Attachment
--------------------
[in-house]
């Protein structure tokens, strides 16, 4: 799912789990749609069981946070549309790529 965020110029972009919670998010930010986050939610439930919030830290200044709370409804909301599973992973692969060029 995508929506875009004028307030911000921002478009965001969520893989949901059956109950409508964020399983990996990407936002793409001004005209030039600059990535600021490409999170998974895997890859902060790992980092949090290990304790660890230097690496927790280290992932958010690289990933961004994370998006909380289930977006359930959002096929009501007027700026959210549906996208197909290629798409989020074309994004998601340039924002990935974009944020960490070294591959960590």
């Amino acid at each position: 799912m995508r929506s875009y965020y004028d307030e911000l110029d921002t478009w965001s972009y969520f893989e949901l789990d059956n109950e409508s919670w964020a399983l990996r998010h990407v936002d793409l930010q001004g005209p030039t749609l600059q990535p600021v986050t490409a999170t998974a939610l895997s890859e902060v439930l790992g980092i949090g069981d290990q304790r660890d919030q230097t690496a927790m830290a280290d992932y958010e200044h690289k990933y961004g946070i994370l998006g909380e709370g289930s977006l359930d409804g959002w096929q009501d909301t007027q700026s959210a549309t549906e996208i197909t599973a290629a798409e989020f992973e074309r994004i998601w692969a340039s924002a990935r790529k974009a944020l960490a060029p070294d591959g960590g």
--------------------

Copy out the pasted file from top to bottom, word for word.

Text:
[in-house]
């Protein structure tokens, strides 16, 4: 799912789990749609069981946070549309790529 965020110029972009919670998010930010986050939610439930919030830290200044709370409804909301599973992973692969060029 995508929506875009004028307030911000921002478009965001969520893989949901059956109950409508964020399983990996990407936002793409001004005209030039600059990535600021490409999170998974895997890859902060790992980092949090290990304790660890230097690496927790280290992932958010690289990933961004994370998006909380289930977006359930959002096929009501007027700026959210549906996208197909290629798409989020074309994004998601340039924002990935974009944020960490070294591959960590």
């Amino acid at each position: 799912m995508r929506s875009y965020y004028d307030e911000l110029d921002t478009w965001s972009y969520f893989e949901l789990d059956n109950e409508s919670w964020a399983l990996r998010h990407v936002d793409l930010q001004g005209p030039t749609l600059q990535p600021v986050t490409a999170t998974a939610l895997s890859e902060v439930l790992g980092i949090g069981d290990q304790r660890d919030q230097t690496a927790m830290a280290d992932y958010e200044h690289k990933y961004g946070i994370l998006g909380e709370g289930s977006l359930d409804g959002w096929q009501d909301t007027q700026s959210a549309t549906e996208i197909t599973a290629a798409e989020f992973e074309r994004i998601w692969a340039s924002a990935r790529k974009a944020l960490a060029p070294d591959g960590g």